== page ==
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Commercial Fishing



Icelandic fish catch slightly down year-on-year. The catch of Icelandic vessels in October 2020 was 86,774 tonnes. The total catch of demersal species was nearly 40 thousand tonnes, 3% more than in October last year. Cod catch was 24 thousand tonnes, similar catch as in October last year, and Haddock catch was nearly 6 thousand tonnes, an increase of 33%.

Pelagic catch was just over 44 thousand tonnes, 12% less than in the previous year.

Total catch in the 12 month period from November 2019 to October 2020 amounted to 1,016 thousand tonnes which is 5% less than in the same period one year earlier.

The value index of catch in October 2020 is 5.2% less than in October 2019.

Information about catch of fish which are published in this press release are preliminary figures. The data is gathered by the Directorate of Fisheries.

Fisheries remains one of the pillars of the Icelandic economy, responsible for a fair share of both the GDP and the nation’s export revenue. Iceland is one of the world’s leaders in total fisheries, but has in recent years also become a leading country in the advancement of marine technology, fishing equipment, navigational techniques and fish detection instruments, as well as maintaining a sophisticated seafood sector, exporting world-class produce.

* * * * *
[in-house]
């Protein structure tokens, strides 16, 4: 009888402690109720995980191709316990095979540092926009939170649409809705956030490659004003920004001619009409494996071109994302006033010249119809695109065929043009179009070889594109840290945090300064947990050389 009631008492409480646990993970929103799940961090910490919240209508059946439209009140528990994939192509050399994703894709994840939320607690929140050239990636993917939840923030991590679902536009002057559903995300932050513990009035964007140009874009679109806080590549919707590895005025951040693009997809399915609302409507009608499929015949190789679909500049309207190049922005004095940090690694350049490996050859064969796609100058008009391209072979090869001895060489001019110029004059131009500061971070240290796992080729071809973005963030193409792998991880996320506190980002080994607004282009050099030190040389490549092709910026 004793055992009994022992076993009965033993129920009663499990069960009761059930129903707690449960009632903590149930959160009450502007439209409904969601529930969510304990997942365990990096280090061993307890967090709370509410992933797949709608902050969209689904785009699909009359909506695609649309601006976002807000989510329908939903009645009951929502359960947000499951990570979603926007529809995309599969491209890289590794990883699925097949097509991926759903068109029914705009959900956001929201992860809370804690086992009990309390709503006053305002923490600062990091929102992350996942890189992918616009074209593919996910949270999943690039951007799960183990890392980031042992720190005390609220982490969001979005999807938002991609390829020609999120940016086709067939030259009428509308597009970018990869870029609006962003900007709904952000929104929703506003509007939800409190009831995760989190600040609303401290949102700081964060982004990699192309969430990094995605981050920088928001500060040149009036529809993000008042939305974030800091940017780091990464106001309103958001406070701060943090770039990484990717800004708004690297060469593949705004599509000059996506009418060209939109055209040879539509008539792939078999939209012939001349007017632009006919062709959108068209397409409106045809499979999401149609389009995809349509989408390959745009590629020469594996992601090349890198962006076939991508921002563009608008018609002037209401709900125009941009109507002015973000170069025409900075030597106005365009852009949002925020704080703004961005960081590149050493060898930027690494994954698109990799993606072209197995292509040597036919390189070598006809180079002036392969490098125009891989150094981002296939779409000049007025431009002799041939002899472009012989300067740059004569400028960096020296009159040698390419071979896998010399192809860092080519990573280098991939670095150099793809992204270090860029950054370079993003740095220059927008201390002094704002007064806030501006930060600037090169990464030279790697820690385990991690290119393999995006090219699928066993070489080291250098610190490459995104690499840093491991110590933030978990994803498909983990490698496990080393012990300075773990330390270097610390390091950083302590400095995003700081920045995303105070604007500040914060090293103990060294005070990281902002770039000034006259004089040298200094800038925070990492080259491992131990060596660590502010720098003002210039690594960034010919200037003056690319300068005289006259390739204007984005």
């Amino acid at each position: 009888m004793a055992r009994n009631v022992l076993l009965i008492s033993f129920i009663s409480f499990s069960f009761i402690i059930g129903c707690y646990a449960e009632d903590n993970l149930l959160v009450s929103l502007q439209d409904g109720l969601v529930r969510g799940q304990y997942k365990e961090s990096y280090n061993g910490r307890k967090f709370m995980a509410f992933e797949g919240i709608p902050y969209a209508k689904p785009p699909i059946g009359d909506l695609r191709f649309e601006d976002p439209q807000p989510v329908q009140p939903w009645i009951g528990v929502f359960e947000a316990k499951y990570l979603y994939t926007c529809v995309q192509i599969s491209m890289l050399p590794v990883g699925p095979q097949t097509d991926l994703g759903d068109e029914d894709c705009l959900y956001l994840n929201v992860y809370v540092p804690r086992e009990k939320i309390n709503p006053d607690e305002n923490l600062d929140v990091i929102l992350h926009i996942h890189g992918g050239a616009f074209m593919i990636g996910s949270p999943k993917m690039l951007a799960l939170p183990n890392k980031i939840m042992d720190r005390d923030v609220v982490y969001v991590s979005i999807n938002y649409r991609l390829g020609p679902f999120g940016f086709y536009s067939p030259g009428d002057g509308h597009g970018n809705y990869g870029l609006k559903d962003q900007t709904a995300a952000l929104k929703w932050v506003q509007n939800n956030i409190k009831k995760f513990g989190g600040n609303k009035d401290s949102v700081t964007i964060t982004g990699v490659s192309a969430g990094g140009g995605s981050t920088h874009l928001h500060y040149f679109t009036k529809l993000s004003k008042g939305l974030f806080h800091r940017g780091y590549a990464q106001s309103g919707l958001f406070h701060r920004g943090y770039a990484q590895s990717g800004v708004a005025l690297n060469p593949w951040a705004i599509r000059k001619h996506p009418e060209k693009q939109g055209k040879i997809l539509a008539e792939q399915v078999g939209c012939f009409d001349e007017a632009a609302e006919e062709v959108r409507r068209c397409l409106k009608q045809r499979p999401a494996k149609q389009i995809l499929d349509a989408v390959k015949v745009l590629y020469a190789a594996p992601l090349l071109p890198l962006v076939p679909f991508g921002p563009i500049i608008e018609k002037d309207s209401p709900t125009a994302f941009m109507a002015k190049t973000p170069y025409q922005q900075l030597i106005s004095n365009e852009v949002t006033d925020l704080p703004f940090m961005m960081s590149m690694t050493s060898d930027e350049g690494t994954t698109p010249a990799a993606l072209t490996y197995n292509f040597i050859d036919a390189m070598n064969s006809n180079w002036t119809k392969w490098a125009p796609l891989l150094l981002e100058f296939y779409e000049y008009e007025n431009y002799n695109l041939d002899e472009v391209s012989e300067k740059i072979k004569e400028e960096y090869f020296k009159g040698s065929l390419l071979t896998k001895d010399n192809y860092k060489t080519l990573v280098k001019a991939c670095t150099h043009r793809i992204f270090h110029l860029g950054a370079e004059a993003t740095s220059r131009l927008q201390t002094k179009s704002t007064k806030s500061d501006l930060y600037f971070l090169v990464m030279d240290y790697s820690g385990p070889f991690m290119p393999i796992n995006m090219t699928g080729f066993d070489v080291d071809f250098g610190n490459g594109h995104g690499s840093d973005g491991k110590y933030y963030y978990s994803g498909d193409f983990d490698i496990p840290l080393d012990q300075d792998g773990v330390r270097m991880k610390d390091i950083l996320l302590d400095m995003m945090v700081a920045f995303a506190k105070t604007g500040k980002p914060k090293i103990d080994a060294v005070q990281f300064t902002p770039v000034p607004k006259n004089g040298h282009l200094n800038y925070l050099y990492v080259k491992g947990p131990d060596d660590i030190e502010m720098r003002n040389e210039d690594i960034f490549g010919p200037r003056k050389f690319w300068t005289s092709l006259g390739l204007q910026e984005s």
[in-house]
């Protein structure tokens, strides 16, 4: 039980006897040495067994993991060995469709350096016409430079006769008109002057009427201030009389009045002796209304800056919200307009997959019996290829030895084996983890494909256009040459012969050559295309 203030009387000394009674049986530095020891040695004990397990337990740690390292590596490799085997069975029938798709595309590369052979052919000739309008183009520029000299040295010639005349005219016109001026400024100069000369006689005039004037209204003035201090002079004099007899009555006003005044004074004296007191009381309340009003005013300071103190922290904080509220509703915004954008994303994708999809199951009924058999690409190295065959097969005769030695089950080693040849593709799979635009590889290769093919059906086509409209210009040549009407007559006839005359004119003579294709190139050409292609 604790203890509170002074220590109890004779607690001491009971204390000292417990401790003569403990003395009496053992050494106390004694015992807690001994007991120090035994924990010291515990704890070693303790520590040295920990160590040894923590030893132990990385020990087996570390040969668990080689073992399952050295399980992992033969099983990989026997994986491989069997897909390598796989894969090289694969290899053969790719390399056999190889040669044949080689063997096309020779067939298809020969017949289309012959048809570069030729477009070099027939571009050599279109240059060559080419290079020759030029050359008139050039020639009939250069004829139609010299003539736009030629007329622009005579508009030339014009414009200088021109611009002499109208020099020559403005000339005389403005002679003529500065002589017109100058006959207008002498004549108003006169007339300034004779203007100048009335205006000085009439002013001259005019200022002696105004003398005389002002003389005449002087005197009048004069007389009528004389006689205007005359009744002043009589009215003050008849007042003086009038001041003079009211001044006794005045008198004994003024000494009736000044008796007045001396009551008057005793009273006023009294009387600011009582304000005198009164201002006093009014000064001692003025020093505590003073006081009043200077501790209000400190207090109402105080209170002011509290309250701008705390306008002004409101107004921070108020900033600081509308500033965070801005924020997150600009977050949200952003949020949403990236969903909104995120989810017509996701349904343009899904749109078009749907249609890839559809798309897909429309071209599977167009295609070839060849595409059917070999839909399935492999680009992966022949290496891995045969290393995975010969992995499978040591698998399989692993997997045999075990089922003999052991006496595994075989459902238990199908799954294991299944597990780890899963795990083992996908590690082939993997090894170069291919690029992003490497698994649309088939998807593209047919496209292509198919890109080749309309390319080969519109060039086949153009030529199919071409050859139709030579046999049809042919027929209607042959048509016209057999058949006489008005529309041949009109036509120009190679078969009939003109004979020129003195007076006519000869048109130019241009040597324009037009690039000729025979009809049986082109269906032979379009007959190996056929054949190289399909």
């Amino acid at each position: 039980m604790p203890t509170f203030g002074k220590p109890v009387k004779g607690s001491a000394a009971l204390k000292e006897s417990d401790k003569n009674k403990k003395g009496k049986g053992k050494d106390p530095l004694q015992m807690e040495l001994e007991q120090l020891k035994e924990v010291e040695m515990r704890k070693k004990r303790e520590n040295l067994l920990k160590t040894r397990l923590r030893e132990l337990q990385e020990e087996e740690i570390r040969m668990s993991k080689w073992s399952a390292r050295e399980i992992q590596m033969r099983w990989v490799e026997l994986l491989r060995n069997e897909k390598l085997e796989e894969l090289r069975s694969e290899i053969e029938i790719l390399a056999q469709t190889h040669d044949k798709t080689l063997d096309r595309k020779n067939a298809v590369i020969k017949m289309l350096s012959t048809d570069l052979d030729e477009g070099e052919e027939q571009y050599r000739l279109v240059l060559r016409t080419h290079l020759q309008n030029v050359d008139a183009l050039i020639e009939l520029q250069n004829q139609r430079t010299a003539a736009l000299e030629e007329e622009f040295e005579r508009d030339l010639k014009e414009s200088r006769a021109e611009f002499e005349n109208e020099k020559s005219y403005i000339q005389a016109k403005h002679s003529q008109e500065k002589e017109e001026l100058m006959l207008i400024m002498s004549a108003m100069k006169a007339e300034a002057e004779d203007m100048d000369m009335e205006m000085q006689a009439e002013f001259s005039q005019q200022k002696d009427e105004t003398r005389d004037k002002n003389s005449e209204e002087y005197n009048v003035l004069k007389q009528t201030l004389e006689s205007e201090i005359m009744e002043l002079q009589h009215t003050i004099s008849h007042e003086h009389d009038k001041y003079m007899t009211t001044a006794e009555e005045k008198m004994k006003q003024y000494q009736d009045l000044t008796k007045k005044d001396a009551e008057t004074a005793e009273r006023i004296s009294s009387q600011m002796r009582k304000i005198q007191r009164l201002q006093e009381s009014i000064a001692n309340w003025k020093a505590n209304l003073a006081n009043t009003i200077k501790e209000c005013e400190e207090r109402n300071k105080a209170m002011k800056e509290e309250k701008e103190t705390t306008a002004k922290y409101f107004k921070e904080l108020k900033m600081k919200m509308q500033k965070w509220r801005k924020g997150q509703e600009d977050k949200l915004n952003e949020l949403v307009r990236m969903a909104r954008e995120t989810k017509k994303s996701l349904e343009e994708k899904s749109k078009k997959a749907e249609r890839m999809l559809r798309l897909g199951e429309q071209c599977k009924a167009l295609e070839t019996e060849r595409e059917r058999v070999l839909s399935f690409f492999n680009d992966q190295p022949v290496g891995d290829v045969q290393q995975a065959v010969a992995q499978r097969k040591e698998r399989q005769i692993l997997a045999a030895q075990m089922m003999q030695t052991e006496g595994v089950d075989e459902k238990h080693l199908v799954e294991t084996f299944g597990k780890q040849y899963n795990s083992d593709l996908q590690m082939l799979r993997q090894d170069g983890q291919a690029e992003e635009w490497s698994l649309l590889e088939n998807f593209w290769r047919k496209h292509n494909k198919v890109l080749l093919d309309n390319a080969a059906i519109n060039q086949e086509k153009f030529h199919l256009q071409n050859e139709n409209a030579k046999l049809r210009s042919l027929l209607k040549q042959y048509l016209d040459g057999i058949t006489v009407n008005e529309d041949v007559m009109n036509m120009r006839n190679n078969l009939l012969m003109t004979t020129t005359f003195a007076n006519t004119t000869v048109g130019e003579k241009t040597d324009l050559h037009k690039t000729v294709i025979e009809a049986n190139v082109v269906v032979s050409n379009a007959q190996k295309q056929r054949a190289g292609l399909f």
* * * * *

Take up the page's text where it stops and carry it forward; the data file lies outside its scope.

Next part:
Iceland’s exclusive fisheries zone has an area of 760,000 square km, seven times the area of Iceland itself. Some of the largest fish stocks in the North Atlantic are found in Icelandic waters, including the cod stock, which is Iceland’s most important stock.

Sustainable and responsible harvesting of wild fish stocks in Icelandic waters and good treatment of the marine ecosystem is of a fundamental importance to Iceland. The seafood industry in Iceland is meeting demands of seafood buyers for sustainable use of marine resources with Iceland Responsible Fisheries programme, developed on the basis of commitments made through national law and international agreement.